Why do we bother with ENO?

Why do we bother with ENO?


norman lebrecht

April 07, 2016

An avowed lover of English National Opera (and a former singer, it appears) has posted a long, thoughtful and anonymous reflection on all that has passed at the company over the past 40 years, bringing it to the present crisis.

The author has allowed Slipped Disc to republish it under his name, Jonathan Peel. He makes a lot of cogent points and we will not cherry-pick them for rapid reading.

Just sample the opening paragraph and you will judge his serious intent.

So, why do we bother?  Why are so many people incensed at the actions of ACE in devising a rescue plan for ENO that involves reducing the number of performances and performers, rather than seeking other ways to cut costs?  It isn’t that this apparently elitist art form has to pay an inordinate wages bill to the chorus after all even with a 4 singer reduction in  numbers from 44 to 40. The introduction of a forced layoff for 3 months a year is hardly going to replace the £5 million pound cut in subsidy, nor is it going to achieve any part of restoring this once great company to a level of fiscal security and prosperity. 

Now read on here.


Benevenuto Cellini at ENO


  • Julian Reynolds says:

    A very well written article. That’s a good point about the sheer size of the building

  • John Groves says:

    There is so much that is, all too sadly, true here, and, as Julian says, a really well thought out article. The big question is: what to do??!

  • Nick says:

    Interesting that she began her singing career at Scottish Opera and that many of the artists who were her heroes and heroines also sang at Scottish Opera. Sadly we all know what happened to that once revered company which also toured Europe more regularly and the “provinces” even more regularly than ENO. It seems the faceless bureaucrats and politicians will always win.

  • James Black says:

    Well written article in many ways:? A few corrections for the record (at the risk of seeming pedantic): Gwynerh Jones’ only London run as Isolde was conducted by Colin Davis not Georg Solti, Valerie Masterson never sang Natasha at ENO (or anywhere else) and it’s Ann not Anne Murray.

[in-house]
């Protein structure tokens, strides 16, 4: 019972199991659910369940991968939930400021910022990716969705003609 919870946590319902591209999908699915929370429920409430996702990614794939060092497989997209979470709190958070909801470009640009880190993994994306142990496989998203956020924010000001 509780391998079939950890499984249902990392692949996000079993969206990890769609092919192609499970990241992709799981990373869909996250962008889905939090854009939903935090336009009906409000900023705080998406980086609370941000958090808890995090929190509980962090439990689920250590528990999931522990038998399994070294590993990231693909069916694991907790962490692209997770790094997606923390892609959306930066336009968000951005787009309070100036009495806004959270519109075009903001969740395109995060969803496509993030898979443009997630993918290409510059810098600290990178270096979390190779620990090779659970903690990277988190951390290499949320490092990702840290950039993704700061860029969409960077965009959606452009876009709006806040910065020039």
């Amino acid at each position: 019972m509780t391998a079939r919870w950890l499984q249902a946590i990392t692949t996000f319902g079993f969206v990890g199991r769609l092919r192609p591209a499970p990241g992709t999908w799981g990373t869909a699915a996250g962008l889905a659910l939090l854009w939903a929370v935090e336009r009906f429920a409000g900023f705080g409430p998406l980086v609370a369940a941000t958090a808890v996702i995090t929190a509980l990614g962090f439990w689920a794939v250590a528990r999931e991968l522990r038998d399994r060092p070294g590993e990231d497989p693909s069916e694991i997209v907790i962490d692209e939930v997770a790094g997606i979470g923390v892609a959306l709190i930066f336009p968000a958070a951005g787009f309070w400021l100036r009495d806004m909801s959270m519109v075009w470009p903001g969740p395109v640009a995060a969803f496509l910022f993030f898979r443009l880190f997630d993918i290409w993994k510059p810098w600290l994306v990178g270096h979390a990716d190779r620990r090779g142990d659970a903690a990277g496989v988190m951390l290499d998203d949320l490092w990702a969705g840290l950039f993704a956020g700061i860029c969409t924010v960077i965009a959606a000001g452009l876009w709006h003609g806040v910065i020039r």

• David Nice says:

    Wouldn’t Valerie Masterson have made a marvellous Natasha, though (it was Felicity Lott in the production I was a bit too young to catch)? I listened to her ENO Violetta on Chandos the other day and was amazed by the strength of feeling behind it. Lovely lady. Well argued article, too – though I wonder if retrospectives on the wonder of ENO over the years (which I’d gladly add my voice to) aren’t putting nails in the coffin of its future, which is still to be fought over.

    Anybody else seen John Allison’s attack on Mark Wigglesworth in Opera Magazine? I haven’t, but I hear it’s full of palpable untruths. Why don’t people within the ‘industry’ realise that we have enough battles to fight as a small band without internal denigration? And no, Norman, I don’t think there’s anything disappointing about the current London concert scene.

    • Eddie Mars says:

      Worth mentioning, perhaps, that the gutsy Australian soprano Eileen Hannan alternated in the role of Natasha at ENO, and went on tour in the role. She was a stalwart at the Coli in the 1970s and 1980s, excelling in Lyric Soprano roles (also Mimi, Rusalka, Governess/TotS, and many others).